There’s no doubt that the COVID-19 pandemic has made life more challenging for commercial real estate professionals, whether these pros are working in development, brokerage, finance or any other area of the industry. But despite the pandemic, CRE companies across the Midwest are still financing and closing deals, building new industrial facilities, selling apartment buildings and planning new mixed-use centers.
An example? The Minneapolis office of Grandbridge Real Estate Capital has remained active throughout the first half of 2020, even as the country dealt with business shutdowns and stay-at-home orders.
In fact, the Minneapolis office is leading the 23 Grandbridge production offices across the country in the placement of debt and equity in 2020. Last year, the Minneapolis office ranked second in this category.
What’s the secret to this office’s success? We spoke with Tony Carlson, vice president in the Minneapolis office, and Dave Rasmussen, senior vice president in the same office, about this branch’s success even during one of the most challenging CRE markets in memory.
I know this is a broad question, but how has your office remained so busy during these tough times?
Tony Carlson: One of the bigger reasons for our success is our access to all the capital markets. Every lender is available to us. We are a direct lender for Fannie, Freddie and HUD. We have access to life insurance companies, debt funds and banks. We also have our own lending program from our parent company, Truist Financial Corporation, which is the 6th largest publicly traded back in the country.
Its’ nice when we are meeting with prospects or clients and we can tell them all the debt sources we have available. There isn’t anything we can’t find or place for our borrowers given all of our tools.
Dave Rasmussen: Besides debt, we are also raising equity for our clients today. Many borrowers are rich in deals and short of cash. We are helping them raise equity to do their transactions, too. That is also keeping us busy these days.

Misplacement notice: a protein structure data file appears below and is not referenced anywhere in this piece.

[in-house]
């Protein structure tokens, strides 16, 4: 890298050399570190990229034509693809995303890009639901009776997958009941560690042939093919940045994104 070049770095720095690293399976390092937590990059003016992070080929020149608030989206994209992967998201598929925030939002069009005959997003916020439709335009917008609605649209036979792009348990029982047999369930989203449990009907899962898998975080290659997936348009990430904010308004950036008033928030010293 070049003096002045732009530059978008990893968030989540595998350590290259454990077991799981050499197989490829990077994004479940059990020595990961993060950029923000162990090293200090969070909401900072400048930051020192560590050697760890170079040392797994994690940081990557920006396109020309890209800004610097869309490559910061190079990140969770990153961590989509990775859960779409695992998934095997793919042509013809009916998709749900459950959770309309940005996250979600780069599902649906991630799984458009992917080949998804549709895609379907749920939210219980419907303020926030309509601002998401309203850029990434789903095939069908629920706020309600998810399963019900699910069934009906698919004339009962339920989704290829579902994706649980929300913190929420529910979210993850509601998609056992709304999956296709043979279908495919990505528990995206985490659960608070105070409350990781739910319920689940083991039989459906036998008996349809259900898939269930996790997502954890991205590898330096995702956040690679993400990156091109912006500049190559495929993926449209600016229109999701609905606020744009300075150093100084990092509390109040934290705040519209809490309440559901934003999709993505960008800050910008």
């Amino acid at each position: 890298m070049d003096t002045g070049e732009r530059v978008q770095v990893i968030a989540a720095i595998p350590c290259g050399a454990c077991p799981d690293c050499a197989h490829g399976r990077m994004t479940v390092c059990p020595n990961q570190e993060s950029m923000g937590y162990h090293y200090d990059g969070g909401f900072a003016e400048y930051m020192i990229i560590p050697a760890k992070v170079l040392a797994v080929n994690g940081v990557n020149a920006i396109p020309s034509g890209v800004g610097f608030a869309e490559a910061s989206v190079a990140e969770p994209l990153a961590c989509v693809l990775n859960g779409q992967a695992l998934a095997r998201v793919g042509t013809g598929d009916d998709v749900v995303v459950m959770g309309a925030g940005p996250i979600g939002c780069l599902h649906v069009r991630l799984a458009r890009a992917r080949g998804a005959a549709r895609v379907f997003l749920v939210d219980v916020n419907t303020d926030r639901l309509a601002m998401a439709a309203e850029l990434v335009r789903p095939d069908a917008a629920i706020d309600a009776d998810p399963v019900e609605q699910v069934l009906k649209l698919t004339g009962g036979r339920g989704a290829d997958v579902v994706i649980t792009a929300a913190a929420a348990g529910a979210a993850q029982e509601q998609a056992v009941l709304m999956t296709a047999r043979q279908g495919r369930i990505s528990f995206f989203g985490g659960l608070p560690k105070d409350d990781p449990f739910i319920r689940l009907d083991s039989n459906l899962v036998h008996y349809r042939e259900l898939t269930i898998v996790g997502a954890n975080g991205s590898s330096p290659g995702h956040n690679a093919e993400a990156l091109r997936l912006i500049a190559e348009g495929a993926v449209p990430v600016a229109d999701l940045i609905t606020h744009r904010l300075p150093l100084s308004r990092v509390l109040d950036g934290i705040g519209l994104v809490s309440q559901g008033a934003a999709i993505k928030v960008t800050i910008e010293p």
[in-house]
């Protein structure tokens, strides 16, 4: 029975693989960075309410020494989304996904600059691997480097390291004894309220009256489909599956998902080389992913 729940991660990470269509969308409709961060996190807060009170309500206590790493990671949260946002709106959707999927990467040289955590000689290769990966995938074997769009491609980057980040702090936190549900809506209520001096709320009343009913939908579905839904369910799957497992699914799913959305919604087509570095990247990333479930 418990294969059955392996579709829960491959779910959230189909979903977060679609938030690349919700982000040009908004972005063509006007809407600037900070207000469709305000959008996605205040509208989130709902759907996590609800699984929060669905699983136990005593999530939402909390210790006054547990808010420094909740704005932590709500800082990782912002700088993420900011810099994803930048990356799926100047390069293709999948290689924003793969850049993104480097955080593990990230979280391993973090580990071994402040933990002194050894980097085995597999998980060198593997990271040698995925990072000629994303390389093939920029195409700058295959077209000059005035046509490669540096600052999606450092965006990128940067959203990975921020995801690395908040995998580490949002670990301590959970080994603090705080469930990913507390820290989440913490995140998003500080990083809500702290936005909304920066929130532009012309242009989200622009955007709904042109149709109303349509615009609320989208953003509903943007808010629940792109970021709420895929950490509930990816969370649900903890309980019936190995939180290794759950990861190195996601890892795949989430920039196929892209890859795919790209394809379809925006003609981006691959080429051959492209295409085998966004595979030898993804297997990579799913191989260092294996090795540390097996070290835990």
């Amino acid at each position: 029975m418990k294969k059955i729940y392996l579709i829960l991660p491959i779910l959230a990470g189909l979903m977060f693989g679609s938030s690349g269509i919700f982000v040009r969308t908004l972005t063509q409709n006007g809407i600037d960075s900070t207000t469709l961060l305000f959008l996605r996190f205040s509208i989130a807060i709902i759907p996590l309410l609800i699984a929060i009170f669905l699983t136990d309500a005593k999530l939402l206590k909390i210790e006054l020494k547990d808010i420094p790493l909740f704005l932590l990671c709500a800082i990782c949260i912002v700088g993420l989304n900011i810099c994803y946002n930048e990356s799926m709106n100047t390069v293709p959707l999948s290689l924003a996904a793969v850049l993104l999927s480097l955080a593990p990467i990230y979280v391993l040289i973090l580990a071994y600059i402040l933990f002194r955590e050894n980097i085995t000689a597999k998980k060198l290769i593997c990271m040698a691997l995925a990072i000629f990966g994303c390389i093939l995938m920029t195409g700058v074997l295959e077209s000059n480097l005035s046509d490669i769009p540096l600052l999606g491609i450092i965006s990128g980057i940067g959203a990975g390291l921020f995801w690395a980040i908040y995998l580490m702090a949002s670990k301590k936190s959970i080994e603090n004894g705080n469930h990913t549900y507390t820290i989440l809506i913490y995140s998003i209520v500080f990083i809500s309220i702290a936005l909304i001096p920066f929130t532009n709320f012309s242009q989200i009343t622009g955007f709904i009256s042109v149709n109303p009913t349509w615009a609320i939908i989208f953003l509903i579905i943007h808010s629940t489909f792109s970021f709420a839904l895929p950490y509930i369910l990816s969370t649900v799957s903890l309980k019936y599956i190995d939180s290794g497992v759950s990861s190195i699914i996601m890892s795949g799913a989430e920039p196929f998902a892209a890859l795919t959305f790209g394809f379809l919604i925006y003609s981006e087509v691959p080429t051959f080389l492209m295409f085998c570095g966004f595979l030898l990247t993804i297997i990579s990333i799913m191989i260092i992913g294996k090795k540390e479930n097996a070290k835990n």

Are either of you surprised at how the commercial real estate is soldiering on even during COVID and the resulting economic fallout?
Carlson: I’m not really surprised. I entered the business in 2005. We had a few good years right away and then a downturn starting in 2008-09 That downturn was driven by over-leverage and the capital markets not being as efficient as they are now. This current downturn happened when real estate was very healthy. Commercial real estate is healthy, and this is not an over-leverage situation. People and properties have the ability to weather the storm.
Rasmussen: We are still very early in this cycle. But in the short turn here, much of the commercial real estate industry has held up well. As we go on longer, the ones that will continue to do well are apartment, industrial and grocery-based retail. The ones in question are office, unanchored retail and restaurants. Of course, in Minneapolis there are also concerns about downtown.
Our company has told us that we will back in our downtown Minneapolis office Jan. 31 of next year. We are just one company, of course, with about 70,000 employees. There are some of us who have to work in the offices now. They are already back. The rest of us, though – and this is the majority of us – have been working remotely for quite a while. It’s the same way with other companies. I think this work-from-home period will have a long-term impact on the office market.
Many of the commercial pros we’ve interviewed have said there might be a flight to the suburbs, at least for the short-term. Do you see this happening?
Rasmussen: I have a client who owns industrial space. He is getting calls from companies asking for and seeking what they consider more COVID-free spaces. They want free parking in suburbs where people can walk into their own space of the first level in an industrial building. They are willing to have it built out for office or flex space. They want to control their own environment.
Carlson: Ultimately, time will tell. No one has a crystal ball to predict what will happen. But part of the allure of downtown is all the activity and the people. If a lot of those things go away, what is left of the appeal of downtown?
How about commercial financing? Are financing sources still active today?